Authors: RNDr. Pavel Sekerka, Ing. Markéta Macháčková, Mgr. Milan Blažek
Bulbous irises are peculiar a group of irises in terms of botany and gardening. First descripttion of genus Juno by Leopold Trattinnick is dated back to the beginning of 19th century. But the most merit in bulb-iris taxonomy have Soviet botanists, especially G. I. Rodionenko. Today, all three separate genera of bulbous irises (Juno, Xiphium, lridodictyum) are again considered as subgenera of a large genus Iris.
Irises of Subgenus Scorpiris (Juno)
They range from subtle to large (higher than 50cm) plants. Bulbs have noticeable, long and thick roots, pulp is smooth and leaves are quite broad and folded in a V shape. Larger species resemble of corn. These irises grow in Mediterranean, Near East and central Asia. There are 56 species described. Flowers season is spring to beginning of summer.
English irises – their ancestor is Iris latifolia (syn.: I. xiphioides) from mountain meadows of Pyrenees. Foliage appears in spring, flowers are violet, blue or white with yellow basal stigma, never completely yellow. They can reach 1m, that’s why they are very suitable as cut flowers. Spanish irises – come from Iris xiphium. Original species grows in West Mediterranean, Corsica and South Italy. Foliage appears in fall and flowers are in colors of blue, violet, white and yellow. They have a long tradition as garden plant, e.g. Phillip Miller in 1732 talked about 16 varieties. They are mostly cut flower, but in this region they aren’t frost hardy. Dutch irises – are a substitution for Spanish ones since the fifties. They are hybrids of Iris xiphium, I. tingitana a I. latifolia. The breeding has been done mostly by Hoog brothers working for van Tubergen Company. Plants are more tolerant to frost and grown mostly as cut flowers 40 – 60cm tall. When growing outdoors, they flower in June and last quite long, but foliage appears the fall before and it can get some frost damage. Winter cover of conifer branches helps.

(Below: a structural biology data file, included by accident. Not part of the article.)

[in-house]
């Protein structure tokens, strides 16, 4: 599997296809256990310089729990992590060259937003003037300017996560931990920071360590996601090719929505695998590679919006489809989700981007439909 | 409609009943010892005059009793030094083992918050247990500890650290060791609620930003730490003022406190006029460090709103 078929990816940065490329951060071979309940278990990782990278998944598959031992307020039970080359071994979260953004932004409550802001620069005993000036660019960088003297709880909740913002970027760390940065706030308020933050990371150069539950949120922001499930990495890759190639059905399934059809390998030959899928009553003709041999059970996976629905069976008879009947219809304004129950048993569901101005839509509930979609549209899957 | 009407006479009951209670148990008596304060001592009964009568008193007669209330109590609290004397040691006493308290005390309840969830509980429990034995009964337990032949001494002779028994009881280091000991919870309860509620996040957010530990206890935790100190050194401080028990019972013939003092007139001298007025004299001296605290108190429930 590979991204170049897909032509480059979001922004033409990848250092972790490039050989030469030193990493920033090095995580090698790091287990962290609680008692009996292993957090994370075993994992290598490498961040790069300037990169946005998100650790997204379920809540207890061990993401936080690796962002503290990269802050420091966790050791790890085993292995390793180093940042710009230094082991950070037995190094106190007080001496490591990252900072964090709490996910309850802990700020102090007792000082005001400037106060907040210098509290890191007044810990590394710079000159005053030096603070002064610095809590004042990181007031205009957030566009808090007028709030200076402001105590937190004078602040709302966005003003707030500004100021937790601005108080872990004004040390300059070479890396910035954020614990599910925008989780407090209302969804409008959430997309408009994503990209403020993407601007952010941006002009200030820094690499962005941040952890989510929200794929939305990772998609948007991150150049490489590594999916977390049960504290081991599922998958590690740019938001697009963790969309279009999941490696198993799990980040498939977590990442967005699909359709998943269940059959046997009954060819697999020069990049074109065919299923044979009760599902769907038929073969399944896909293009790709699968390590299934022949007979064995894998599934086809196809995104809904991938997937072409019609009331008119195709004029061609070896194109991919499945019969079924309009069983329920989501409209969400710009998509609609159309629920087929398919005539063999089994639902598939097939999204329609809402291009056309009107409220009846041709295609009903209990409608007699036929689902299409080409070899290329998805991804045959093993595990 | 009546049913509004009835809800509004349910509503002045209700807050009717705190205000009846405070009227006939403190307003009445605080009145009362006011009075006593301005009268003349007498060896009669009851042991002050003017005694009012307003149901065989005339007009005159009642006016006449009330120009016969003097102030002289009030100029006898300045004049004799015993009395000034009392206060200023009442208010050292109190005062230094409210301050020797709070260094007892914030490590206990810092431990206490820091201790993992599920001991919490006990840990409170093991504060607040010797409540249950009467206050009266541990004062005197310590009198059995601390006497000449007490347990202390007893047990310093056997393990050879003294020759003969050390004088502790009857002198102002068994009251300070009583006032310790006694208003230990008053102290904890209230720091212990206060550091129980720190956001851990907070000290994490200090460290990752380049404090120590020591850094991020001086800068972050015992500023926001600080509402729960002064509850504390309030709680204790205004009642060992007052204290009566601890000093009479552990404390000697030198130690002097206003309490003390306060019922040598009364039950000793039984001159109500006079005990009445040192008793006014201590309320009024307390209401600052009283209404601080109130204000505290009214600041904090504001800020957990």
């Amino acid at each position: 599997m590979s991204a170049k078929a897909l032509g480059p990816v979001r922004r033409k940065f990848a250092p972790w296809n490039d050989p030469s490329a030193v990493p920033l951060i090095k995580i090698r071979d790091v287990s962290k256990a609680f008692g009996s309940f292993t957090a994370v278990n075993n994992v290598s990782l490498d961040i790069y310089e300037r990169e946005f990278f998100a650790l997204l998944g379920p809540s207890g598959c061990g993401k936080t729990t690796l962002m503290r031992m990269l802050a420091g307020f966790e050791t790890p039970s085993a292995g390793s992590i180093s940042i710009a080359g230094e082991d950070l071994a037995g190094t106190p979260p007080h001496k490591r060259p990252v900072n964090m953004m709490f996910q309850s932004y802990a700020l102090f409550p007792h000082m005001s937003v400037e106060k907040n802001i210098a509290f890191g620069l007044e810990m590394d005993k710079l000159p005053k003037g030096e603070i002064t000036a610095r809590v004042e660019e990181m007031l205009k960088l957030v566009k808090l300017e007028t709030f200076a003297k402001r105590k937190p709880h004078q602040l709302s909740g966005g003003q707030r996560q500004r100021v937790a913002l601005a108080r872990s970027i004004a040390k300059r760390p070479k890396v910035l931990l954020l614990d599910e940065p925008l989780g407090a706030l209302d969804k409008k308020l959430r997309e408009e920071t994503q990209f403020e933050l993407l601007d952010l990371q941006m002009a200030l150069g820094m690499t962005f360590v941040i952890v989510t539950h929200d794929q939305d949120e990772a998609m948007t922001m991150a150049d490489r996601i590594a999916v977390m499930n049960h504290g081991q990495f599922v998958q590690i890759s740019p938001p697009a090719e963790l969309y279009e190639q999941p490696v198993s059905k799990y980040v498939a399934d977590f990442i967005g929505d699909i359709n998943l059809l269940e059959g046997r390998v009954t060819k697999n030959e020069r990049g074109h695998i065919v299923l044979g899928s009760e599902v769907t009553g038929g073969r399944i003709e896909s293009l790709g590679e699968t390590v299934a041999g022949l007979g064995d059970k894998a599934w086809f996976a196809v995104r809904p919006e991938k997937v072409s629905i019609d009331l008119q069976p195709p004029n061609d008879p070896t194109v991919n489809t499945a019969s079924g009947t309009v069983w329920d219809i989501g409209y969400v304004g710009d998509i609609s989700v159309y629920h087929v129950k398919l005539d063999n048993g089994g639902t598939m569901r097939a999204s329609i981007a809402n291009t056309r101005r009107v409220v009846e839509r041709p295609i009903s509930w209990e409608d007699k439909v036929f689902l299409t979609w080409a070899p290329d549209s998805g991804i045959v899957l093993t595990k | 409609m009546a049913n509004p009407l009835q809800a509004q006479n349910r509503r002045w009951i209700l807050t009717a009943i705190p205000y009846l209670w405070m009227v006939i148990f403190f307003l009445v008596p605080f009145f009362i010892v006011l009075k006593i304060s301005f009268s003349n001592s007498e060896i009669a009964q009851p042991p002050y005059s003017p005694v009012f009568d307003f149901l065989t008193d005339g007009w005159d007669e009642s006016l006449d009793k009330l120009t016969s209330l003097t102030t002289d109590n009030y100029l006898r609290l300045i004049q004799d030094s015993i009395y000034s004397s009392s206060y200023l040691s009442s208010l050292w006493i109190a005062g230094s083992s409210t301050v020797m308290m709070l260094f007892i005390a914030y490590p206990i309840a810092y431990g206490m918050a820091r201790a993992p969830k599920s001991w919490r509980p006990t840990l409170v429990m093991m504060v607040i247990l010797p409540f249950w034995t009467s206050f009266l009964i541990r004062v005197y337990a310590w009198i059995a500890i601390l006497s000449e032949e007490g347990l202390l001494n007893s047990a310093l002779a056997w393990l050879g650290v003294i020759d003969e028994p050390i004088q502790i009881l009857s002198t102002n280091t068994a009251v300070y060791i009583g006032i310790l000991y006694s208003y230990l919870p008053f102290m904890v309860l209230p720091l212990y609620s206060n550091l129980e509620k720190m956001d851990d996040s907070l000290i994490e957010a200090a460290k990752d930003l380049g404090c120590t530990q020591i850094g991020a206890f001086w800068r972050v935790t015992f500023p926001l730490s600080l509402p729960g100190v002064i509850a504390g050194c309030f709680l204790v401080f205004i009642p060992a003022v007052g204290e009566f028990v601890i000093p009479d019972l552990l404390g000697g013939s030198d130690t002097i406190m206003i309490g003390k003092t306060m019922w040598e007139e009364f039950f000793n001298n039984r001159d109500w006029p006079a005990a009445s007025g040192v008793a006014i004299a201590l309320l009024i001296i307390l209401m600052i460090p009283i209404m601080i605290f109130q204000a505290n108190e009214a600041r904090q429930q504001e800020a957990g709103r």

Irises of Subgenus Hermodactyloides (Iridodictyum)
These subtle plants are10cm tall when flower. Smaller bulbs are covered with reticulate residue of old leaves. Foliage has square profile and it appears in spring when flower. There are about 10 species from Mediterranean and Central Asia described. These irises are favorite garden bulbs. The most frequent are Reticulated Iris (lris reticulata) coming from Turkey and Caucasus, Danford Iris (lris danfordiae) from East Turkey and other Iris histrioides from North of Turkey. They have created many garden cultivars which are different in flower color. Very attractive are also inter-species hybrids like ‘Katherine Hodgkin´ which is a natural hybrid between I. histrioides and I. winogradowii. Seeds from spontaneous pollination were sown in 1955 by E. B. Anderson to get first flowers in 1960. Today it is the most often reticulated iris for its attractive look. Cultivar ‘Lady Beatrice Stanley’ has same parentage. Other inter-species hybrids are varieties ´Harmony´ and ´George´ from Iris histrioides x Iris reticulata. All there irises flower in spring, in local conditions it is from end of February to beginning of April.